Currently, there are 8,400 elderly in Rudong qualified for admission to a nursing home. However, the majority of the total of 4,292 nursing home beds in Rudog’s 14 townships are vacant. Most of the elderly cannot afford the cost..
While Rudong has aged more rapidly than the rest of China, the trends visible in Rudong are hardly unique.
Zhang Xiong, the dean of the humanities department at the Shanghai University of Finance and Economics, conducted a large-scale field investigation on the elderly’s living conditions in rural China in order to understand better the expanding social burden posed by the country’s senior citizens. A report on their findings was released on April 21 during a seminar at the university.
The team visited 731 villages in 31 provinces, province-level cities, and autonomous regions, gathering data from 10,421 completed questionnaires. Elderly respondents were queried on items related to their health, personal finances, social life, and access to services.
The report shows that the vast majority of China’s elderly are cared for by their children, but the incidence of the elderly staying alone without other adults has been increasing.
Nationwide, about 19.1 percent of rural households are kept by the elderly.
Many of the elderly living at home are not retiring, but rather are in charge of taking care of the grandchild for their migrant family members working elsewhere in China. Twelve percent of households are kept by a young child and an elderly relative or relatives.
Limited income, a need for accessible medical and nursing services, and a lack of emotional support from family members were among the most prominent problems mentioned by senior citizens in the countryside.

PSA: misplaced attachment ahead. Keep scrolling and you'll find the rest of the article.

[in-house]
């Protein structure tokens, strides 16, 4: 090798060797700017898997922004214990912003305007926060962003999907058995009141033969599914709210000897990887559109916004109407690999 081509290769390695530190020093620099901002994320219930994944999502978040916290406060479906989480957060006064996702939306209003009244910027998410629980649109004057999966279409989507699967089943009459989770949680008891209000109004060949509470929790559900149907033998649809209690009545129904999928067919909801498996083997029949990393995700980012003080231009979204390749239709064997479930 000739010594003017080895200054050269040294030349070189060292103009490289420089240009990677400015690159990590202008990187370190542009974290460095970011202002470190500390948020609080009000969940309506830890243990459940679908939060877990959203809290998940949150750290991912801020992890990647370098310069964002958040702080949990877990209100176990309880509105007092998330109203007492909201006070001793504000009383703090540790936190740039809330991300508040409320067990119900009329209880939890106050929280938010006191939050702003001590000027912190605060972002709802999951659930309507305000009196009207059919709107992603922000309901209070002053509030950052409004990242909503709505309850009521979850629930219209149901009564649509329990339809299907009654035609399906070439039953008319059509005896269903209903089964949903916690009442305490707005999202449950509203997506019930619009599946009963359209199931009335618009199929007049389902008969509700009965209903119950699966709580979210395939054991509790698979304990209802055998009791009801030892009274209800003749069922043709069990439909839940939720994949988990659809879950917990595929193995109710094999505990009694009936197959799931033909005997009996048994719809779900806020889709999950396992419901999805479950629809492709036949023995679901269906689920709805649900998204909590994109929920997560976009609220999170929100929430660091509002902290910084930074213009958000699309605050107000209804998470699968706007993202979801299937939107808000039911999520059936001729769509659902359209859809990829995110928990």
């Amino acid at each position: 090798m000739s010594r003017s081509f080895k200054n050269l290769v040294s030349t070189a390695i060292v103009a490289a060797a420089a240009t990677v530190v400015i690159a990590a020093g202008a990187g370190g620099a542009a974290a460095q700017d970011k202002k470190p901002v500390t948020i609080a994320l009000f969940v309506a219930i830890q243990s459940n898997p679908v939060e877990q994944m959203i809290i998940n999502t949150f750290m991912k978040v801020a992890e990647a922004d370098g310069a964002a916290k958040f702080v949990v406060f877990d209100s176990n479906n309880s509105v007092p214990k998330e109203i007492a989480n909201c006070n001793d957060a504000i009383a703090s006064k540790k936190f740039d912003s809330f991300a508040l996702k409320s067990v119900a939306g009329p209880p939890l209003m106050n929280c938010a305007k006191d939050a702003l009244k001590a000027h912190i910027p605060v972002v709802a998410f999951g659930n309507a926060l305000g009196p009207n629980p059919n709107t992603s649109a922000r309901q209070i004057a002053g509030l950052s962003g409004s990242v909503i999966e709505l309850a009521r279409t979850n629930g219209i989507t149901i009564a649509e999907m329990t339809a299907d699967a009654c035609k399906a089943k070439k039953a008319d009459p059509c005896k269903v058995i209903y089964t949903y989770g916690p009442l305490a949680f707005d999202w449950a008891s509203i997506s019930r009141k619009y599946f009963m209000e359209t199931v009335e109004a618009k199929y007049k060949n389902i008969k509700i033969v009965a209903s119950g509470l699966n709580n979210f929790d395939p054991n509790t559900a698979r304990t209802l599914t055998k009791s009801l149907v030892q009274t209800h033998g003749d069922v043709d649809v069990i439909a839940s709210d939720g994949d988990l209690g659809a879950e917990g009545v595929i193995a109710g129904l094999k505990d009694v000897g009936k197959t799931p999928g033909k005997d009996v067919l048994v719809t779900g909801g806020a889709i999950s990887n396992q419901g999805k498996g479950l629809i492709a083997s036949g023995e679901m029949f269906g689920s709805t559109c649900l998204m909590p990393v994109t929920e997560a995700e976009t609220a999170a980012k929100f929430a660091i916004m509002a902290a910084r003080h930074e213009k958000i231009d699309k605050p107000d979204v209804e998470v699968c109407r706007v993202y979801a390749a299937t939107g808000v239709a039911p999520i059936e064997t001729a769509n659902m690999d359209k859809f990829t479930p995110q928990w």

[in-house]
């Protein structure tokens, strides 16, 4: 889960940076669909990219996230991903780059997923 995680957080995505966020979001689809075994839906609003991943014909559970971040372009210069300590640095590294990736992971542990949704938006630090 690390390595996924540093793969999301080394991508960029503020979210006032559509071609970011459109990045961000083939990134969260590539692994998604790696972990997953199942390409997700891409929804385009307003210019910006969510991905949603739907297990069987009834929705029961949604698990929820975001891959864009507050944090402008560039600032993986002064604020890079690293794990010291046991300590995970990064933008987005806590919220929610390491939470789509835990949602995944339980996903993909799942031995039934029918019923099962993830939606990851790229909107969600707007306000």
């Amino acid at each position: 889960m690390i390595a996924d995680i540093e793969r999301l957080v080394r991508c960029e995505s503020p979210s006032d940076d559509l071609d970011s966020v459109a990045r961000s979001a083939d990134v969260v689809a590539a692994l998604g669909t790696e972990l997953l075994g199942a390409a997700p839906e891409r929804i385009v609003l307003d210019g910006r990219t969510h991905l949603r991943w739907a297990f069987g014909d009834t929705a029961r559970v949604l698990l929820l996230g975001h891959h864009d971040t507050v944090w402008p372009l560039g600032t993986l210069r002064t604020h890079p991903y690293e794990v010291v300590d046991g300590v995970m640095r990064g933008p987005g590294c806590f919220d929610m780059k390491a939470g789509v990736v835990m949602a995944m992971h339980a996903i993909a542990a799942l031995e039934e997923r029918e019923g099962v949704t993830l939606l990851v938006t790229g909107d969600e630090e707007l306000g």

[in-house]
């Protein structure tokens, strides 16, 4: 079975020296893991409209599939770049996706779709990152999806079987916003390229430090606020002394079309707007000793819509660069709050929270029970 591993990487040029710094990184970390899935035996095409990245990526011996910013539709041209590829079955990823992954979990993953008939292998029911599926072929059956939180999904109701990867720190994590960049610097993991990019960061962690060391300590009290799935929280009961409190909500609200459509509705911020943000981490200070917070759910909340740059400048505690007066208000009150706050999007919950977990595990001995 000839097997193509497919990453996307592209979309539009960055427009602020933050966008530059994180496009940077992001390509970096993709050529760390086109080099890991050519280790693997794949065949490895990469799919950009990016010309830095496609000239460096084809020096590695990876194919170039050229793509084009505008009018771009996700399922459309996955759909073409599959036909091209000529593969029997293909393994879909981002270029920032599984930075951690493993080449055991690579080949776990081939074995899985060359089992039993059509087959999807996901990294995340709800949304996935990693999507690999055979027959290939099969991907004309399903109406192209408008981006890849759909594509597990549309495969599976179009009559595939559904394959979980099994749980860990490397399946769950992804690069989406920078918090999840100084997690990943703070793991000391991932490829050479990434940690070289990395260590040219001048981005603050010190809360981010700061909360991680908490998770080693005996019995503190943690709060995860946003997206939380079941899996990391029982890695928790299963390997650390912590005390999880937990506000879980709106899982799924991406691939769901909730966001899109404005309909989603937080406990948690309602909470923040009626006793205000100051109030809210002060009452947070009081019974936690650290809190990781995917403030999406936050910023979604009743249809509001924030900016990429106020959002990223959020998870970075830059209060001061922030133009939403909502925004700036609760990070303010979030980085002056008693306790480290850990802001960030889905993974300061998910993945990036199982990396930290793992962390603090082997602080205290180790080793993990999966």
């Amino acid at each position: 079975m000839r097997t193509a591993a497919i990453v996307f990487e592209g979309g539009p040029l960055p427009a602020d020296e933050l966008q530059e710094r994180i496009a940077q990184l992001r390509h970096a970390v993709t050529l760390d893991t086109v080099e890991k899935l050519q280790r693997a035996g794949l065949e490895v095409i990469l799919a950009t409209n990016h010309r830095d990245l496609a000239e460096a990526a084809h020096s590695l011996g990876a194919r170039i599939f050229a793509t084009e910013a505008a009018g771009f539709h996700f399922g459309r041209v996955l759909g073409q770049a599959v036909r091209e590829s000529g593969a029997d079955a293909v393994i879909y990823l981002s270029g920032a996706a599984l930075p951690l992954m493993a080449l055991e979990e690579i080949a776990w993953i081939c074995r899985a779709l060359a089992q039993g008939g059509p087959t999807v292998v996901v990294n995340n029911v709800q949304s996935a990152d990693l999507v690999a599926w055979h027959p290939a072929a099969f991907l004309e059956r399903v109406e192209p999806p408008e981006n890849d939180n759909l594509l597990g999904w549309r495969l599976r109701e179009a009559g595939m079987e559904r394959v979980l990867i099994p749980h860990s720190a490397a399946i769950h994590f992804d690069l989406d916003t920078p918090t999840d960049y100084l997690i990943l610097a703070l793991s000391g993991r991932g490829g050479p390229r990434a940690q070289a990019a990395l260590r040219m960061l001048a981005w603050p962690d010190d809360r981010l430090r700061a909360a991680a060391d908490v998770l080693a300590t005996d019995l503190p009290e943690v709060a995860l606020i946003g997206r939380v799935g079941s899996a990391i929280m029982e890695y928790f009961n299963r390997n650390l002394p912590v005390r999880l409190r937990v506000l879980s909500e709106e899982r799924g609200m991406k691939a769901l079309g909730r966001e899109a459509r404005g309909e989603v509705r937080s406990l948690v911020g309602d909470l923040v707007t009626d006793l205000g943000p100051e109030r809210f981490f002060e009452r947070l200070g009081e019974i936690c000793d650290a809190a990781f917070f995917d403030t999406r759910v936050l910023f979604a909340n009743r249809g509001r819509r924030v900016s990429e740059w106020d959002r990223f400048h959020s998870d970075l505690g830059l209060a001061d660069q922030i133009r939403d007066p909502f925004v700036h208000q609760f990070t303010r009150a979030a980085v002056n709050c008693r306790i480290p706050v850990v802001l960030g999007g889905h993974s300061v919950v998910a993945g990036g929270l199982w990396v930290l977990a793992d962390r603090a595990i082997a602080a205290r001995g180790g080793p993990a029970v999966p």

Associate professor Lu Feiyun led student teams conducting surveys in Shanghai’s suburban Qingpu District.
“The problems are quite similar regardless of province,” Lu told Shanghai Daily. “We had expected the lives of the rural elderly to be much better in big cities like Shanghai, but the results were quite the opposite. Aside from their higher pensions, rural people in some of Shanghai’s villages do not live better than those in other provinces.”
The majority of the elderly’s financial support comes from their children–68.4 percent, according to the report. The rural pension system, land income, and savings were the other three major sources of financial support.
While many got financial support from multiple channels, for the most part the funds derived from each source were relatively meager. Only 9.9 percent of survey participants said they receive more than 300 yuan (US$48) per month from their children. Many said they receive financial support only on an irregular basis.
The report mentions that while the rural pension system is faced with the challenge of sustainability, land is the rural people’s most precious asset for farmers in their old age.
Farmland in China is not owned by individuals, but by the state. Researchers recommend that the right to own land and to transfer the ownership of land to farmers should be developed. The land can then contribute to a sustainable pension for the farmers in rural areas.